When we write expressions like this in C:

```
bool b = 1234567890 > 09876;
```

What are the types of those constants? The number `1234567890`

- what is its type? How does C represent it when compiling it? The C Programming Language says:

An integer constant like

`1234`

is an`int`

. A`long`

constant is written with a terminal`l`

(ell) or`L`

, as in`123456789L`

; an integer constant too big to fit into an`int`

will also be taken as a`long`

. Unsigned constants are written with a terminal`u`

or`U`

, and the suffix`ul`

or`UL`

indicates`unsigned long`

.

Floating-point constants contain a decimal point (

`123.4`

) or an exponent (`1e-2`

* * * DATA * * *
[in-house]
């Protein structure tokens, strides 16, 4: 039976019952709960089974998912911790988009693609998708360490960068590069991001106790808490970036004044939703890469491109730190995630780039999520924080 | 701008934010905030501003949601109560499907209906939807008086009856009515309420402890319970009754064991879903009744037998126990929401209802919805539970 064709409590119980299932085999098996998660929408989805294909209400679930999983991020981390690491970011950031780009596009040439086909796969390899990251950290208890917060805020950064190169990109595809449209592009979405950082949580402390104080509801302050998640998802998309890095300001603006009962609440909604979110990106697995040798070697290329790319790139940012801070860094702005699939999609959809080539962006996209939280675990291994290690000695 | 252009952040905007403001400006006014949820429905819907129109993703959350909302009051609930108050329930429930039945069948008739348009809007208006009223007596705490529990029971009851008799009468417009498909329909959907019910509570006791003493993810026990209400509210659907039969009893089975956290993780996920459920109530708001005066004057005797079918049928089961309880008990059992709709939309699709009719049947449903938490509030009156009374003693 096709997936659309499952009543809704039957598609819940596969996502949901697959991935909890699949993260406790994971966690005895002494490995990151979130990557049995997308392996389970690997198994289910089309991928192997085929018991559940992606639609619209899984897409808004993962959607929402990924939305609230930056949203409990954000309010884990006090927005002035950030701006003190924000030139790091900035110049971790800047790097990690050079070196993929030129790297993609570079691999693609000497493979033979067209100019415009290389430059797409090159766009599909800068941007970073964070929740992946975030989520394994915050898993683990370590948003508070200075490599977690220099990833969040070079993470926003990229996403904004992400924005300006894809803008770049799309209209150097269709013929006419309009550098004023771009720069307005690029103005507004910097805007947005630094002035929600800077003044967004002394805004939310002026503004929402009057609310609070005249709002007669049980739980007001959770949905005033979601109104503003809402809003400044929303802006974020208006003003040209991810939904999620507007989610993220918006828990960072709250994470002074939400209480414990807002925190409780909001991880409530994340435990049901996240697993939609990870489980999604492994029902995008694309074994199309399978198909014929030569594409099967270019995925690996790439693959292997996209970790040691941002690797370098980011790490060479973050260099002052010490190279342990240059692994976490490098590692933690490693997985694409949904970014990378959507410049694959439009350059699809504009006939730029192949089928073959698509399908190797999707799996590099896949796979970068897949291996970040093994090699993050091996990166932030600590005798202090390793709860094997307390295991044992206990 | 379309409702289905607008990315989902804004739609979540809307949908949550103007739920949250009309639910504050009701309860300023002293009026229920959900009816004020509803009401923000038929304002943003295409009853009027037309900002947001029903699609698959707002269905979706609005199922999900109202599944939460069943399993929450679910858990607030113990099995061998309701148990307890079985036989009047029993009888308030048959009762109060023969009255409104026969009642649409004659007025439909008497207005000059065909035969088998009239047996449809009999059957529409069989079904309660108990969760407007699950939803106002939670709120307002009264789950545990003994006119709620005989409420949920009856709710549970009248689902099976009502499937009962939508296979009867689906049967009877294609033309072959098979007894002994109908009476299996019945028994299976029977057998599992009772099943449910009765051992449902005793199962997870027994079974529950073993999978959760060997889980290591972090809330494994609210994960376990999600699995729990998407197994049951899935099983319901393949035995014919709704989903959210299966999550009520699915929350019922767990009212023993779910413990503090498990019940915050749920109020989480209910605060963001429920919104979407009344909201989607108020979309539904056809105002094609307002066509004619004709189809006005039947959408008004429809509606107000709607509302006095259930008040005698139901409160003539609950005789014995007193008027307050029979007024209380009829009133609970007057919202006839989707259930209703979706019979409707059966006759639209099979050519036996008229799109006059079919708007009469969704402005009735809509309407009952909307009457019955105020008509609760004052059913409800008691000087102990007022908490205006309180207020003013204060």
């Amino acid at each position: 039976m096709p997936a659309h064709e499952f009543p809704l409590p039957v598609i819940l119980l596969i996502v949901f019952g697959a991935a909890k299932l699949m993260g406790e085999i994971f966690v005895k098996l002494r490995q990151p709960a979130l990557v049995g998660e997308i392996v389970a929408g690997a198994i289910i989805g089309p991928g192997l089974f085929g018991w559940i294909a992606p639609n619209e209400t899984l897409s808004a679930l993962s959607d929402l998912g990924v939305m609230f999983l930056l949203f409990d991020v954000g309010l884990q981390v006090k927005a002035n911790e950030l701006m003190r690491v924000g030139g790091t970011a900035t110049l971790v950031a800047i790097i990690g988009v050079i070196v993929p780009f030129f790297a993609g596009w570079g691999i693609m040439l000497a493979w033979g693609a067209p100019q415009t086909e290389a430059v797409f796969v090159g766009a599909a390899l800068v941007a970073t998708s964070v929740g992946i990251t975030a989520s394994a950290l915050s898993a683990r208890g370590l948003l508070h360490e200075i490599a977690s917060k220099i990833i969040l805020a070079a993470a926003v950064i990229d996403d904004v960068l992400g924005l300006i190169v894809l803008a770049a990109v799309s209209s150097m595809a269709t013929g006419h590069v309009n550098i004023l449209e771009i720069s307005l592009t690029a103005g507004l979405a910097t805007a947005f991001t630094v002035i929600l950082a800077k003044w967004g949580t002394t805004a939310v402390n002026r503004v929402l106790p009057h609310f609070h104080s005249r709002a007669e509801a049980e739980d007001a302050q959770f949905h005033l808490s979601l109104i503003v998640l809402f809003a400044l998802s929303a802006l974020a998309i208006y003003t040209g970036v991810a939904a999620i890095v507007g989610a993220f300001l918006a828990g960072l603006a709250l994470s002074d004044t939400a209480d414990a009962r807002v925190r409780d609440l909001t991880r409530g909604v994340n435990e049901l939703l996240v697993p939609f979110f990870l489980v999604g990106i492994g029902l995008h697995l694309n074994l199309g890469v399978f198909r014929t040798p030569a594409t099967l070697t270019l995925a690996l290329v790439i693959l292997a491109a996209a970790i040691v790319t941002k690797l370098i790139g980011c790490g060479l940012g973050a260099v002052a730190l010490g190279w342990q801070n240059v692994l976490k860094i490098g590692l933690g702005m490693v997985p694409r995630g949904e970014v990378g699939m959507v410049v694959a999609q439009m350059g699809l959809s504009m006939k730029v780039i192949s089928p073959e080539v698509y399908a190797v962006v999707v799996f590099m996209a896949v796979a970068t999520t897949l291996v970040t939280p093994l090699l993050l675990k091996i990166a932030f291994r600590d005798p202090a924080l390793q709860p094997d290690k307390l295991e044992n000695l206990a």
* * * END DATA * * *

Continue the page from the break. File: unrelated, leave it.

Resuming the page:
) or both; their type is`double`

, unless suffixed. The suffixes`f`

or`F`

indicate a`float`

constant;`l`

or`L`

indicate a`long double`

.

Here are some examples:

```
0 // int
0l // long
1234 // int
1234L // long
0ul // unsigned long
0u // unsigned int
2147483647 // int (just)
2147483648 // long
2147483647u // unsigned int
2147483648u // unsigned long (but could have fitted into an unsigned int)
0x0101010101010101ULL // unsigned long long
```

*
I wrote this because I felt like it.
This post is my own, and not associated with my employer.
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